Youth Leadership Oshkosh open doors for bright futures

What happens when you bring together 24 teenagers from public and private high schools in Oshkosh, and immerse them into all aspects of a community?

Doors open to futures they never thought possible, says Kathy Birmingham, director of leadership for the Oshkosh Chamber of Commerce.

For the past 12 years, she's led Youth Leadership Oshkosh, a program that aims to give teens knowledge and networking opportunities to be even better leaders at their school and in the community.

Pictured left to right are 2014-15 Youth Leadership Oshkosh participants: Armanni Lardydell, Lydia Gauthier, Ryan Brown, Rachelle Braun, Nate Kiraly, Austin Trochinski, Natalie Haag, and Lilian Pech. Seated in foreground: Luke Zangl.

"It's our hope that after high school, or whatever they do after high school, that they'll think about coming back or staying in Oshkosh or being a community leader as an adult," she says.

Through monthly, day-long sessions during the school year, students are immersed into various sectors of the community, including health and human services, public safety, government, business and more.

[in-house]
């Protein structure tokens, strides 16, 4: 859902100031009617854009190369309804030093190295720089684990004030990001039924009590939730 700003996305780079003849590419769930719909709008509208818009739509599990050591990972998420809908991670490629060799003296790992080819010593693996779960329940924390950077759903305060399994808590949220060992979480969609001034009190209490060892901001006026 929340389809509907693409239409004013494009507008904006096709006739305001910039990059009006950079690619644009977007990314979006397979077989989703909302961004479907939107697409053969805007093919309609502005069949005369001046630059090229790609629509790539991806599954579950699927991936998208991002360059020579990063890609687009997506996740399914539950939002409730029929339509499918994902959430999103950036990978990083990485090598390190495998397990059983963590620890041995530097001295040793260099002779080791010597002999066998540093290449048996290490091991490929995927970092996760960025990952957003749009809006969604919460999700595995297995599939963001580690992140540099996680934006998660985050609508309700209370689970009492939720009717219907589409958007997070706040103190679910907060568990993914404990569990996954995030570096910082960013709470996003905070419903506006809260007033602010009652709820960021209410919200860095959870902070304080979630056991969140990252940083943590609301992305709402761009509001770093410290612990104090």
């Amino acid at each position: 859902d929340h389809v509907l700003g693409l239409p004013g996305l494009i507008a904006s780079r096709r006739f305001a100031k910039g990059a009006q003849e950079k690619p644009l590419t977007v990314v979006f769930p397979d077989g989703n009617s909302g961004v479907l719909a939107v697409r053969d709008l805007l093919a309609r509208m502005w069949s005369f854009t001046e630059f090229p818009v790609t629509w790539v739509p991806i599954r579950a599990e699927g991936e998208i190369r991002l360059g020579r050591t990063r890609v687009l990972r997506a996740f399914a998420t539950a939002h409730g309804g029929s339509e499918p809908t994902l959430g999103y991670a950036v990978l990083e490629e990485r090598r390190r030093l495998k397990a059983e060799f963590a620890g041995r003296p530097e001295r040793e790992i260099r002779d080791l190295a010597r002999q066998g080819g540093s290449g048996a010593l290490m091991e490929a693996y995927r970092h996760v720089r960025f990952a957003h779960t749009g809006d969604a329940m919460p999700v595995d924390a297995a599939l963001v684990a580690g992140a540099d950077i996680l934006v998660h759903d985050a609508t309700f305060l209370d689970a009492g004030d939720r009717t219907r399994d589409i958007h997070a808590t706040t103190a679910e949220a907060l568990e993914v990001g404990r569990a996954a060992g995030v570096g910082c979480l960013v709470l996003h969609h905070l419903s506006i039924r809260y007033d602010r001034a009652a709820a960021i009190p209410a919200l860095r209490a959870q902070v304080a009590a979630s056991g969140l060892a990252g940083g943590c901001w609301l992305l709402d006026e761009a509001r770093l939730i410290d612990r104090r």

In 2015, the program received support from the Foundation's Kimberly Fund for Youth, a field of interest fund created by the estate of Henry H. Kimberly Jr., who was a business man and civic volunteer in Oshkosh.


"NOW I KNOW I SHOULD BE OUT THERE AND DOING THINGS, BECAUSE EVEN THE LITTLEST THINGS MAKE THE BIGGEST DIFFERENCE." - Armanni Lardydell, Oshkosh North High School student



The experience was life-changing for Armanni Lardydell, then a junior at Oshkosh North High School, who participated during the 2014-15 school year.

"I learned that I'm more of a leader than I thought I was. I guess I just didn't realize the impact I can make," he says.

Lardydell helped organize Youth Leadership's final project. On Earth Day, participants planted a tree at Gabriel's Villa, a residential facility of Lutheran Homes of Oshkosh, and created memory stones with residents which were placed at the base of the tree.

"It was a bonding experience for us and the residents, and it showed us that the stereotypes are untrue," says Lardydell. "I think we really felt that we did something, that we were here and we made a difference in these residents' lives."

Support program like Youth Leadership Oshkosh with the gift to the
Henry H. and Patricia W. Kimberly Fund for Youth

 

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